An unusual object, compelling and unexplainable, comes into the possession of reclusive author, Suzanne Jennings, by an even stranger set of circumstances. The Tearstone forces her on an ominous journey to a time and place over a thousand years into our future, long after five natural cataclysms have almost destroyed the earth. What is left of mankind clings to the remnants of a fierce feudal society, living in a harsh climate and hostile environment. Those who have survived are forced to hunt and destroy the skags--the Others-of-Us--the (nearly) immortal survivors of biological contamination, who scavenge the land looking for anything or anyone to eat, either living or dead. Weary and scarred after years of fighting renegade tribesmen and the undying scags, the warlord, Prince Akken'ar must find and bring back the promised Wordsayer to his towered keep, Ironhold. All hope rests on the Wordsayer's ability to read and relay the words of the blessed Saint Kyrk's Sacred Text--how to defeat the skags. However, no one, especially Akken'ar, expected the Wordsayer to be a beautiful and intriguing woman. Time is running out. The creatures gather on the night of the Red Eclipse, an event that occurs every 214 years ... and Akken'ar has ten days left.
A Hard Shell Word Factory Release
Whether Christine Scheel is writing sci-fi/fantasy, a romantic suspense, or a Regency, writing is her passion-- not to mention horses, hiking and opera, but not necessarily in that order! Originally from Portland, Oregon, Christine resides in Reno, Nevada with her husband, Robert.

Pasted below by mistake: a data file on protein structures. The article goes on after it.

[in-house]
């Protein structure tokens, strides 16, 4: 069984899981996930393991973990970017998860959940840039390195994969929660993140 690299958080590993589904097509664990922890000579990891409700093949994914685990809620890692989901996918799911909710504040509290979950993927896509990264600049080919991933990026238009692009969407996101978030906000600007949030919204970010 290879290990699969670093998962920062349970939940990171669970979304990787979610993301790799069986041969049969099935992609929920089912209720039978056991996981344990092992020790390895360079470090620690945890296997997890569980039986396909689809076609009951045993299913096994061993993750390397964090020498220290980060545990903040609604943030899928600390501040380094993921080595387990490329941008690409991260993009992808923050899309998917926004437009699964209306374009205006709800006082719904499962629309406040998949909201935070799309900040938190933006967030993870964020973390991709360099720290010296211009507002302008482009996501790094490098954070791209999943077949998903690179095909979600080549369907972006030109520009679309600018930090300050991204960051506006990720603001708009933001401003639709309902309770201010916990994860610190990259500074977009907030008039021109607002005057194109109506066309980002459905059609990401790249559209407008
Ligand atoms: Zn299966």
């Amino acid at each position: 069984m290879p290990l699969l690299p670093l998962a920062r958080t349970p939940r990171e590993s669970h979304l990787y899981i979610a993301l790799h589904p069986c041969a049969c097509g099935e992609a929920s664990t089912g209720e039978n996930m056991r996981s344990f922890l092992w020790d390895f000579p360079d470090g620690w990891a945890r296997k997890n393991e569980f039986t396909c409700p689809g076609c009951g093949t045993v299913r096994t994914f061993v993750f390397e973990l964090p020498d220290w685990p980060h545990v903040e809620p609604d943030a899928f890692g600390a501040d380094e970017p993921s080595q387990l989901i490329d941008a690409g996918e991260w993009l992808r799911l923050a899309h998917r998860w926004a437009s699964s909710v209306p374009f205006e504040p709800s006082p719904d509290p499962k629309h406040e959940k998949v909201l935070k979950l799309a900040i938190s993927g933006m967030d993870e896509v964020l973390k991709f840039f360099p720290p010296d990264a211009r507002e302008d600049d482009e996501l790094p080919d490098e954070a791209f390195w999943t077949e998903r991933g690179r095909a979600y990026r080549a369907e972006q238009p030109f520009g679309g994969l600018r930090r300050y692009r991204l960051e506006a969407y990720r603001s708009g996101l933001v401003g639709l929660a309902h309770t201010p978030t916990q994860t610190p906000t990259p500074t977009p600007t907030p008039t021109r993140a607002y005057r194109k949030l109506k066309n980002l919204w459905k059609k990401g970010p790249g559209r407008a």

"Scheel has created a believable universe and populated it with characters that readers will care about. But the contemporary scenes pale in comparison to the fast-paced action in San'Sorofel. Suzanne's struggles are believable and the ending holds a twist."Karen Sweeny-Justice -- Romantic Times Book Club
"C.L. Scheel has written an exciting story of elegant warriors full of a sense of responsibility, loyalty, and gallantry. The story line and pacing is brisk, making it irresistible and impossible to put down. I thoroughly enjoyed this book."Katherine L. Hunt -- Coffee Time Romance
FOR THREE NIGHTS Suzanne dreamed of snow and of a pale bloodstained moon casting its cold light across a gleaming expanse of white, stretching endlessly to the horizon. She knew it was a sign, an ominous foretelling that haunted and unsettled her. And this particular night, wild with shrieking wind and driving rain, only heightened her unease and kept reminding her of the disturbing dreams.
Normally, she favored cool, rainy nights as the best time for writing. A mug of cocoa and her favorite shawl wrapped around her shoulders helped set the mood for hours of intricate plotting. The night encouraged the development of exotic, fascinating characters—what every science fiction author strove to accomplish.
She really shouldn't be working at her computer. Storms always made the monitor flicker. Power outages were frequent in such a rural area, which shut down her computer and plunged everything into darkness. Suzanne always kept a fire burning in the wood stove. It often consoled her as she contemplated restoring all her work after the sudden loss of power. The cheery flames also warded off any sinister shadows and seemed to dispel the menace of writer's block.
But, not tonight. The wind sang of omens, prophesied peril.
Her Siamese cat, Legolas, jumped onto her lap and pushed his head into her hands, demanding a scratch behind the ears. The proud cat shared her small house—hidden in the woods—and earned his keep by making sure the resident rodent population stayed at zero. He was a sleek, inscrutable creature, an elf-prince trapped in the body of a cat, swathed in fur the color of smoky champagne, with eyes like cobalt glass.